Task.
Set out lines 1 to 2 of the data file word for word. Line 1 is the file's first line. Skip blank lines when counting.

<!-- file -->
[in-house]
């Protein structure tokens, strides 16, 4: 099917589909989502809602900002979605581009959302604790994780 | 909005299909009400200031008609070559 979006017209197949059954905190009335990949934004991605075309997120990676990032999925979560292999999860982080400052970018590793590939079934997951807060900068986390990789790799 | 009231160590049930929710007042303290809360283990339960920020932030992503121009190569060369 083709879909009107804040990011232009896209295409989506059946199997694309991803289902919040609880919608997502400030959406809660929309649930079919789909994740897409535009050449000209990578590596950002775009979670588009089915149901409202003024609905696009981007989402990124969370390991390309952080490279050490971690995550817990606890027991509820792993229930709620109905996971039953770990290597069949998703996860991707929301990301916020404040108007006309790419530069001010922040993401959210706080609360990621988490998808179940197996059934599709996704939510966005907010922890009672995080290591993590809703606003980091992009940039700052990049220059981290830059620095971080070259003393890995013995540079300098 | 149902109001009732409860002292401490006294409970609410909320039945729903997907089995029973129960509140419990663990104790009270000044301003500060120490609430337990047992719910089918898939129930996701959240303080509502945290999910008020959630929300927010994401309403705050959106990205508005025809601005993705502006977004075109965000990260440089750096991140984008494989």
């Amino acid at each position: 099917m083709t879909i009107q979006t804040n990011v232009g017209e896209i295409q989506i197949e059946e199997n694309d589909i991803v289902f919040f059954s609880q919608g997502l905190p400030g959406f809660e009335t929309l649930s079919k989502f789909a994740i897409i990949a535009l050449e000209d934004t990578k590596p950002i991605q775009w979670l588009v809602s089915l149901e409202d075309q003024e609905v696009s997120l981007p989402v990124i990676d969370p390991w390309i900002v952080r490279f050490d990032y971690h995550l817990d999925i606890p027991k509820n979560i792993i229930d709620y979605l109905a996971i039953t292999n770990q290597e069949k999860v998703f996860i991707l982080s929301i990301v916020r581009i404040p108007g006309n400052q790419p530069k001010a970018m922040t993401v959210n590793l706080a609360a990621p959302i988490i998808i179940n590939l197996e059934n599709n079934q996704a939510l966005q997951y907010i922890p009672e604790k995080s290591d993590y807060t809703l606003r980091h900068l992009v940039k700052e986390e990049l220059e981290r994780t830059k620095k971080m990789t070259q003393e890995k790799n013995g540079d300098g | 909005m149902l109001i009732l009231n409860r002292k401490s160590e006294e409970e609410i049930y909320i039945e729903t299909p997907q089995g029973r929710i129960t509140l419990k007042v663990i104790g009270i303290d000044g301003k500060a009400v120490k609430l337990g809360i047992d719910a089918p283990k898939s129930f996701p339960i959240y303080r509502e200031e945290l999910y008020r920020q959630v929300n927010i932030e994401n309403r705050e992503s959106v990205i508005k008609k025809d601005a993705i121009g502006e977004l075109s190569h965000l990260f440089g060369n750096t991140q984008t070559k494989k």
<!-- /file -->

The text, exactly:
[in-house]
């Protein structure tokens, strides 16, 4: 099917589909989502809602900002979605581009959302604790994780 | 909005299909009400200031008609070559 979006017209197949059954905190009335990949934004991605075309997120990676990032999925979560292999999860982080400052970018590793590939079934997951807060900068986390990789790799 | 009231160590049930929710007042303290809360283990339960920020932030992503121009190569060369 083709879909009107804040990011232009896209295409989506059946199997694309991803289902919040609880919608997502400030959406809660929309649930079919789909994740897409535009050449000209990578590596950002775009979670588009089915149901409202003024609905696009981007989402990124969370390991390309952080490279050490971690995550817990606890027991509820792993229930709620109905996971039953770990290597069949998703996860991707929301990301916020404040108007006309790419530069001010922040993401959210706080609360990621988490998808179940197996059934599709996704939510966005907010922890009672995080290591993590809703606003980091992009940039700052990049220059981290830059620095971080070259003393890995013995540079300098 | 149902109001009732409860002292401490006294409970609410909320039945729903997907089995029973129960509140419990663990104790009270000044301003500060120490609430337990047992719910089918898939129930996701959240303080509502945290999910008020959630929300927010994401309403705050959106990205508005025809601005993705502006977004075109965000990260440089750096991140984008494989």